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Preliminary Table of Contents
Annual Editions: American Government, 13/14
Part A. Basic Documents
1. The Declaration of Independence, Thomas Jefferson, 1776
This document formally announces that 13 former British c... MORE
2. The Constitution of the United States, 1787
The Constitution provides an organizational blueprint for the national government and for the federal relationship between the national government and the states. In addition, the first 10 amendments, commonly known as the Bill of Rights, spell out limits on what the government can do. A commentary preceding the Constitution provides a brief account of the writing of the Constitution and also notes some of its significant features.
3. Federalist No. 10, James Madison, The Federalist Papers, 1787
James Madison argues in support of the union of the 13 states under the new Constitution. According to Madison, a system of representative democracy governing a large territory and many people will help control the undesirable effects of "faction."
4. Federalist No. 51, James Madison, The Federalist Papers, 1787
According to James Madison, both the separation of powers among three branches of government and the division of powers between the states and the central government will help preserve representative democracy under the new Constitution.
Part B. Contemporary Views and Values
5. What Makes a Country Great?, Bruce Stokes, National Journal, June 4, 2011
Bruce Stokes reports that the first Your Better Life Index, released by the OECD in 2011, shows that Americans' quality of life does not compare particularly well with the quality of life in the other 33 OECD countries. In turn, according to Stokes, the notion of American exceptionalism needs careful re-examination.
6. What They Don't Know, Fred Barbash, CQ Weekly, June 13, 2011
Fred Barbash reports that the vast bulk of Americans see the national government's budget deficits as a major problem, but exhibit woeful ignorance about the proportions of the national government budget spent on different government programs.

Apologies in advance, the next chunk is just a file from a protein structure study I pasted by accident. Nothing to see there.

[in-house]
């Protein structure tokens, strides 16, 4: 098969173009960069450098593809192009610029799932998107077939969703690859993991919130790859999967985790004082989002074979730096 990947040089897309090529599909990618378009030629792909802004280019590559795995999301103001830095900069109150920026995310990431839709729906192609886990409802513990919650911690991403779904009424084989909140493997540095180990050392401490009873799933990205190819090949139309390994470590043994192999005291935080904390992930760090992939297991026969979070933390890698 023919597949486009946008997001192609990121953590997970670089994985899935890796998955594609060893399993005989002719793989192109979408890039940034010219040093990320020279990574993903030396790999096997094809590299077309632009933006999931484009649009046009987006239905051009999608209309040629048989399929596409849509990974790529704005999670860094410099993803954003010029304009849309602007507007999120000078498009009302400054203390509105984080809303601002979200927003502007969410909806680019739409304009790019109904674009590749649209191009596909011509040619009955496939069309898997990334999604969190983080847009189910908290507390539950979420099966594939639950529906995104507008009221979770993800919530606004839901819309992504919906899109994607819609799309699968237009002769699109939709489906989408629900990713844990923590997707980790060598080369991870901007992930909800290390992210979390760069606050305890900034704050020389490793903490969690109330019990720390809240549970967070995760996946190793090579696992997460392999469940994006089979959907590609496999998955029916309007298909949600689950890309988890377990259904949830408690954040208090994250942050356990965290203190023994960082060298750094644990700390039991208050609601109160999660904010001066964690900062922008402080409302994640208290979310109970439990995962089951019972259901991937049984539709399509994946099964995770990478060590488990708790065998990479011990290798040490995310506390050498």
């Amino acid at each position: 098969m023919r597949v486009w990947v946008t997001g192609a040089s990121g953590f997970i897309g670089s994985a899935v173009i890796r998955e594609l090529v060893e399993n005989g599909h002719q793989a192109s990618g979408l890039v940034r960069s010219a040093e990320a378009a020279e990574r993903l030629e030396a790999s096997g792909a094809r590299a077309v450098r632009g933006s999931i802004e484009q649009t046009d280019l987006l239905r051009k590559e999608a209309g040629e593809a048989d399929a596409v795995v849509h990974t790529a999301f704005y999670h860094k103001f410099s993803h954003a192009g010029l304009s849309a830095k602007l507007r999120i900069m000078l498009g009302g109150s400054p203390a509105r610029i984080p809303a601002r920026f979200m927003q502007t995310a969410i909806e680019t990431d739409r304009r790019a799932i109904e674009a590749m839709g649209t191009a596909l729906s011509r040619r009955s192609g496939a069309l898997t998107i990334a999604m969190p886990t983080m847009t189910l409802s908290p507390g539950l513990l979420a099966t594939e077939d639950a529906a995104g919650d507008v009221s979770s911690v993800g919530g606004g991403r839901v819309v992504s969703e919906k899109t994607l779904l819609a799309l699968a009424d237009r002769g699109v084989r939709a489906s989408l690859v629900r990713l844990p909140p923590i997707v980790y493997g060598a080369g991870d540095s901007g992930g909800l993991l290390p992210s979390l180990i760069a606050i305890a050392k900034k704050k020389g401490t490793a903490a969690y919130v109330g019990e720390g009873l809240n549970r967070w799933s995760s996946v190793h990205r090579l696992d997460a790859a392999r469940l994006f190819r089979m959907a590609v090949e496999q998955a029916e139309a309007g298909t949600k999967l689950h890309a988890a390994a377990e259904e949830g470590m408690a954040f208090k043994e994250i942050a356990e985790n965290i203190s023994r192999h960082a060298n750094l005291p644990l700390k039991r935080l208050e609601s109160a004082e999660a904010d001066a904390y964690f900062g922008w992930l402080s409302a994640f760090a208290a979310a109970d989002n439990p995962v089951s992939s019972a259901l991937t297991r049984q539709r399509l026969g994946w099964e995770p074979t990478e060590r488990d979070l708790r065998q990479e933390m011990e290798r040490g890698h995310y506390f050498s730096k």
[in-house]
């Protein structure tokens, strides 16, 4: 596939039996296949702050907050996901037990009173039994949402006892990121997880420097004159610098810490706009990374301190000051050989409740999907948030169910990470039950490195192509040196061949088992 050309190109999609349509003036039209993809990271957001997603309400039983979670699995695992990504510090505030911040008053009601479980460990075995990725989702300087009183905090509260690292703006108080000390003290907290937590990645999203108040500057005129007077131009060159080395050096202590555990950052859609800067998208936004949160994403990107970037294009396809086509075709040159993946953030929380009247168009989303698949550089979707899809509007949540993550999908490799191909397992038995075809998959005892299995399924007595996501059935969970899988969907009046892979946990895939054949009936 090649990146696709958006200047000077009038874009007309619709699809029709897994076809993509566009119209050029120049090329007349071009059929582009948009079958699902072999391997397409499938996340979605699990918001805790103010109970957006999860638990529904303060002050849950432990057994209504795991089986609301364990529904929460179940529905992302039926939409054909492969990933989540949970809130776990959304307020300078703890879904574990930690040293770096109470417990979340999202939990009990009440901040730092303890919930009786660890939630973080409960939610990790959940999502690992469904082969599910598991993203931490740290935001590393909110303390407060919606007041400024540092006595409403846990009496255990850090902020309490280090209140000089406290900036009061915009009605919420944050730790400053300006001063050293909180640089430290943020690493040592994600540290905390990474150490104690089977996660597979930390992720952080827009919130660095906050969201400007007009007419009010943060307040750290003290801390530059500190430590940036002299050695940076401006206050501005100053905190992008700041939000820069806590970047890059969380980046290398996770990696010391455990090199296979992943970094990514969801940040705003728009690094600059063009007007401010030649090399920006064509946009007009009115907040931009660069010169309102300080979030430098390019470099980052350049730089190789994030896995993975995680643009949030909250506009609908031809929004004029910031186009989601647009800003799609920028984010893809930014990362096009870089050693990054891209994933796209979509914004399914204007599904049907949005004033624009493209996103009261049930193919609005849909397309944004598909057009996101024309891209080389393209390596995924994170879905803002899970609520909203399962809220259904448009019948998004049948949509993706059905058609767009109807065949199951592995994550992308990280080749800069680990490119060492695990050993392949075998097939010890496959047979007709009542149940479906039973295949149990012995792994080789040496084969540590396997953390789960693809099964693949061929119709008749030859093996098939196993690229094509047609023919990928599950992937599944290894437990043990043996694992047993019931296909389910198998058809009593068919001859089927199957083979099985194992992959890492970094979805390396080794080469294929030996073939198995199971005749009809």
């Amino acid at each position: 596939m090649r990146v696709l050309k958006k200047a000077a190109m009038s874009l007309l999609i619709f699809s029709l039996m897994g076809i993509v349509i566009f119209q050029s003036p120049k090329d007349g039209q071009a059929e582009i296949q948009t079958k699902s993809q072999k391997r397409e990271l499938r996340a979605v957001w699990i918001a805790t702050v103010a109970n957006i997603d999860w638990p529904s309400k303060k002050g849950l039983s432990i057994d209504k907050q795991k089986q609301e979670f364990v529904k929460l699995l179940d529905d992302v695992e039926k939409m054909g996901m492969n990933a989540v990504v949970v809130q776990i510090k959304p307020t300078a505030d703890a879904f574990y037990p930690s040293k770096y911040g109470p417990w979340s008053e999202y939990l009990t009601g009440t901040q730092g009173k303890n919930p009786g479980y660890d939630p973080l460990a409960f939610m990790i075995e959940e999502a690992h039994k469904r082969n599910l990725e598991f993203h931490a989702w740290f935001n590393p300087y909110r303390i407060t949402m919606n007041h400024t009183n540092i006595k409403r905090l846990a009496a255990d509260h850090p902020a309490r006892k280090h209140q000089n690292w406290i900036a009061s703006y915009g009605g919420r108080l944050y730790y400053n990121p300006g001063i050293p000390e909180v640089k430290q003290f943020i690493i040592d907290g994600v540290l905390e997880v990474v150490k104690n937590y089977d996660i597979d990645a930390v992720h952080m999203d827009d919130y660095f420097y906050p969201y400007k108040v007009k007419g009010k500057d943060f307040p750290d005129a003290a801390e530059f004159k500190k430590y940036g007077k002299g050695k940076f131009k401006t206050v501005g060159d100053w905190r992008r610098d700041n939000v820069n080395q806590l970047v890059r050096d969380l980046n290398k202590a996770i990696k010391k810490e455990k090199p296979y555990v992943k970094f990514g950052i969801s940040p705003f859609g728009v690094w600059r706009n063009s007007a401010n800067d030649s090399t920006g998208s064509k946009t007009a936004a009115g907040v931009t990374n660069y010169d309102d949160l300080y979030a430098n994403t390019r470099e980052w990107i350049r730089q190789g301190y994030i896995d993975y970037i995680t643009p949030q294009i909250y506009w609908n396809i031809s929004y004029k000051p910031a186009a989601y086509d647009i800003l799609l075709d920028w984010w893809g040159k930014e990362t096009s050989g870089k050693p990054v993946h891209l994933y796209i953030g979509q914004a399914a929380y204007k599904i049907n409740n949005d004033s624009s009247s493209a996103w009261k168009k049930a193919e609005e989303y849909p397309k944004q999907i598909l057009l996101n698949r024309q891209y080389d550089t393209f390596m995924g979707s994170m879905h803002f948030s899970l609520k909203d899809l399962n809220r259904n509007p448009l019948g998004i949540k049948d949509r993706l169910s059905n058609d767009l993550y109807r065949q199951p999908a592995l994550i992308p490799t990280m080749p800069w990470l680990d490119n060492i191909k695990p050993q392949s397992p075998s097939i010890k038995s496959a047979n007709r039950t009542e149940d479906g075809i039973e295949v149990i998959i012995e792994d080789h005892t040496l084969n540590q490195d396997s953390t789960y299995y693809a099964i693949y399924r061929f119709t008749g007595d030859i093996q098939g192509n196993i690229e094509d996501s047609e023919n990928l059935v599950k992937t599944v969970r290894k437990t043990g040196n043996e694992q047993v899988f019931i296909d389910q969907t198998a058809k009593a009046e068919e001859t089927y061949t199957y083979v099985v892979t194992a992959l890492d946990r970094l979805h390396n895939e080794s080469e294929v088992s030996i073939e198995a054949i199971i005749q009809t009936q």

7. Legacy Nation, F. H. Buckley, The American Spectator, March 2012
F. H. Buckley reports a recent study showing that income mobility in the United States compares unfavorably with that in most other industrialized democracies. Buckley considers what two prominent Founding Fathers seemed to think about income mobility, explores why the United States lags behind other comparable countries today, and laments what seems to be the loss of a traditional element in American exceptionalism.
8. Does Government Need to Grow?, Andrew G. Biggs, National Review Online, November 16, 2012
Andrew Biggs explores the relationship between economic growth and increase in the size of governments, and notes that a critical mass of Americans believe that they deserve ever-increasing social welfare payments. Biggs concludes that stopping the growth of government will be difficult, but that it is worth the effort to try.
9. The You're-On-Your-Own Society, Katha Pollitt, The Nation, November 7, 2012
Katha Pollitt writes that the biggest difference between presidential candidates Obama and Romney was the difference between wanting to solve shared problems through government programs or preferring to leave every individual to sink or swim without a tax-funded government safety net. Pollitt argues in favor of Obama's sharing stance and in opposition to the individualism associated with Romney's candidacy.
10. Anatomy of the 1%, David Moberg, In These Times, January 2012
David Moberg suggests that the "1%" of Americans targeted by the Occupy Wall Street movement combine income, wealth, and power, and gives four reasons why the tremendous concentration of resources in the top 1% of Americans is "bad."
11. Stuff White People Like, Jonathan Cohn, The New Republic, November 12, 2012
Jonathan Cohn considers the argument that presidential candidate Barack Obama beat opponent Mitt Romney because government gives away "free stuff" to minorities. He counters it by identifying government programs that benefit white Americans as much as or more than they do minorities: Medicare, tax exemptions for employer-provided health insurance and home mortgage payments, and the like.